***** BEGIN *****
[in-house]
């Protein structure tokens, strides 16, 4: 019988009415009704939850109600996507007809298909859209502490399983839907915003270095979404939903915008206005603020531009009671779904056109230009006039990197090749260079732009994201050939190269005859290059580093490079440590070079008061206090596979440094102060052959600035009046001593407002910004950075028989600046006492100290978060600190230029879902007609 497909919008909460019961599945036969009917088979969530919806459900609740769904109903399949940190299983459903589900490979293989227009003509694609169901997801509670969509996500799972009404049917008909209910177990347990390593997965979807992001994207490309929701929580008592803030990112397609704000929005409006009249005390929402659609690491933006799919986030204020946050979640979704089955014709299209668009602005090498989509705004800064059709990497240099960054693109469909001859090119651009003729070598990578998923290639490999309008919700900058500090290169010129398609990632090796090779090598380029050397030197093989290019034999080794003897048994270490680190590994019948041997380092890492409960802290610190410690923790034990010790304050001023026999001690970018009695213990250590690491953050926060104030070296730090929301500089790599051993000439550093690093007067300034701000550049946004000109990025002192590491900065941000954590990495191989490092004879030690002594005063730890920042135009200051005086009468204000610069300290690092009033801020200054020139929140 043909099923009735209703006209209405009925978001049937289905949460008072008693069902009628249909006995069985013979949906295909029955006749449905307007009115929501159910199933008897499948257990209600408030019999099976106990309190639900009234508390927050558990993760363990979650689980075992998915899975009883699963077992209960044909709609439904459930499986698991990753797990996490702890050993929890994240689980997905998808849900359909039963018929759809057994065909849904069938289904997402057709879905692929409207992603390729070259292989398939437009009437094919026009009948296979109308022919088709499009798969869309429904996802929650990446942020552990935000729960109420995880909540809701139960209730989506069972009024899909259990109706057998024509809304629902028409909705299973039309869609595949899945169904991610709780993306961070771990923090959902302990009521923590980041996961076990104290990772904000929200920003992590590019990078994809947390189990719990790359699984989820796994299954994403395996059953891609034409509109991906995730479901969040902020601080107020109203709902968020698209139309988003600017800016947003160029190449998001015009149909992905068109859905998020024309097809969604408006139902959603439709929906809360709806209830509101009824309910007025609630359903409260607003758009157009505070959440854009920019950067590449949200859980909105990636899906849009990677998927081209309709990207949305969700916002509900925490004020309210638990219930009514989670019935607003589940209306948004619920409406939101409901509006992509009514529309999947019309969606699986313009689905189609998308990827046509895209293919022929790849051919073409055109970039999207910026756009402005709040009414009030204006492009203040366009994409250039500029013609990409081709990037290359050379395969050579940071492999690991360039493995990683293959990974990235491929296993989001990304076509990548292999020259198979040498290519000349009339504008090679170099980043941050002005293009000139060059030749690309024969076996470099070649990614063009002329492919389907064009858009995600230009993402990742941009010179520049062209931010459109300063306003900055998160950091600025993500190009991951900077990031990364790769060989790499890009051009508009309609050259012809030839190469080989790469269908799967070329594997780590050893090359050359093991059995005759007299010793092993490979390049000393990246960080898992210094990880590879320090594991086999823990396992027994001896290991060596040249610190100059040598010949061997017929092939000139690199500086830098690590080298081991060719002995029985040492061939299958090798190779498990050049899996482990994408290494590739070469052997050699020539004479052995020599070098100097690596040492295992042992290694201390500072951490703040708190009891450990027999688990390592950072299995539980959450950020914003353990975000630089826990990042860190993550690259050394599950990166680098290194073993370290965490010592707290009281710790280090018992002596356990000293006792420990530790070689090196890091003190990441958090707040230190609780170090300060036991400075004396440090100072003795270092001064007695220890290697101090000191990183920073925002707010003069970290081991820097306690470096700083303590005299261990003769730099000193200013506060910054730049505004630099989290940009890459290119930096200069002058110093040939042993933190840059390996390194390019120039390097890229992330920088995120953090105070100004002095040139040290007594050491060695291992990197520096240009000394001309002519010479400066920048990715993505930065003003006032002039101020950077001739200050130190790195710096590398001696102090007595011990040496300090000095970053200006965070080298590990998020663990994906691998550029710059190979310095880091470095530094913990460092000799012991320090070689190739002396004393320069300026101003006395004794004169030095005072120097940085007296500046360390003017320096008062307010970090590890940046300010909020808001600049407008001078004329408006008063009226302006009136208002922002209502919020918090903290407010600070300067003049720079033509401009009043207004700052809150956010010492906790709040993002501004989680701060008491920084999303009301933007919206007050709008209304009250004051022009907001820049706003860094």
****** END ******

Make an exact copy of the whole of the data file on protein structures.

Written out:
[in-house]
């Protein structure tokens, strides 16, 4: 019988009415009704939850109600996507007809298909859209502490399983839907915003270095979404939903915008206005603020531009009671779904056109230009006039990197090749260079732009994201050939190269005859290059580093490079440590070079008061206090596979440094102060052959600035009046001593407002910004950075028989600046006492100290978060600190230029879902007609 497909919008909460019961599945036969009917088979969530919806459900609740769904109903399949940190299983459903589900490979293989227009003509694609169901997801509670969509996500799972009404049917008909209910177990347990390593997965979807992001994207490309929701929580008592803030990112397609704000929005409006009249005390929402659609690491933006799919986030204020946050979640979704089955014709299209668009602005090498989509705004800064059709990497240099960054693109469909001859090119651009003729070598990578998923290639490999309008919700900058500090290169010129398609990632090796090779090598380029050397030197093989290019034999080794003897048994270490680190590994019948041997380092890492409960802290610190410690923790034990010790304050001023026999001690970018009695213990250590690491953050926060104030070296730090929301500089790599051993000439550093690093007067300034701000550049946004000109990025002192590491900065941000954590990495191989490092004879030690002594005063730890920042135009200051005086009468204000610069300290690092009033801020200054020139929140 043909099923009735209703006209209405009925978001049937289905949460008072008693069902009628249909006995069985013979949906295909029955006749449905307007009115929501159910199933008897499948257990209600408030019999099976106990309190639900009234508390927050558990993760363990979650689980075992998915899975009883699963077992209960044909709609439904459930499986698991990753797990996490702890050993929890994240689980997905998808849900359909039963018929759809057994065909849904069938289904997402057709879905692929409207992603390729070259292989398939437009009437094919026009009948296979109308022919088709499009798969869309429904996802929650990446942020552990935000729960109420995880909540809701139960209730989506069972009024899909259990109706057998024509809304629902028409909705299973039309869609595949899945169904991610709780993306961070771990923090959902302990009521923590980041996961076990104290990772904000929200920003992590590019990078994809947390189990719990790359699984989820796994299954994403395996059953891609034409509109991906995730479901969040902020601080107020109203709902968020698209139309988003600017800016947003160029190449998001015009149909992905068109859905998020024309097809969604408006139902959603439709929906809360709806209830509101009824309910007025609630359903409260607003758009157009505070959440854009920019950067590449949200859980909105990636899906849009990677998927081209309709990207949305969700916002509900925490004020309210638990219930009514989670019935607003589940209306948004619920409406939101409901509006992509009514529309999947019309969606699986313009689905189609998308990827046509895209293919022929790849051919073409055109970039999207910026756009402005709040009414009030204006492009203040366009994409250039500029013609990409081709990037290359050379395969050579940071492999690991360039493995990683293959990974990235491929296993989001990304076509990548292999020259198979040498290519000349009339504008090679170099980043941050002005293009000139060059030749690309024969076996470099070649990614063009002329492919389907064009858009995600230009993402990742941009010179520049062209931010459109300063306003900055998160950091600025993500190009991951900077990031990364790769060989790499890009051009508009309609050259012809030839190469080989790469269908799967070329594997780590050893090359050359093991059995005759007299010793092993490979390049000393990246960080898992210094990880590879320090594991086999823990396992027994001896290991060596040249610190100059040598010949061997017929092939000139690199500086830098690590080298081991060719002995029985040492061939299958090798190779498990050049899996482990994408290494590739070469052997050699020539004479052995020599070098100097690596040492295992042992290694201390500072951490703040708190009891450990027999688990390592950072299995539980959450950020914003353990975000630089826990990042860190993550690259050394599950990166680098290194073993370290965490010592707290009281710790280090018992002596356990000293006792420990530790070689090196890091003190990441958090707040230190609780170090300060036991400075004396440090100072003795270092001064007695220890290697101090000191990183920073925002707010003069970290081991820097306690470096700083303590005299261990003769730099000193200013506060910054730049505004630099989290940009890459290119930096200069002058110093040939042993933190840059390996390194390019120039390097890229992330920088995120953090105070100004002095040139040290007594050491060695291992990197520096240009000394001309002519010479400066920048990715993505930065003003006032002039101020950077001739200050130190790195710096590398001696102090007595011990040496300090000095970053200006965070080298590990998020663990994906691998550029710059190979310095880091470095530094913990460092000799012991320090070689190739002396004393320069300026101003006395004794004169030095005072120097940085007296500046360390003017320096008062307010970090590890940046300010909020808001600049407008001078004329408006008063009226302006009136208002922002209502919020918090903290407010600070300067003049720079033509401009009043207004700052809150956010010492906790709040993002501004989680701060008491920084999303009301933007919206007050709008209304009250004051022009907001820049706003860094």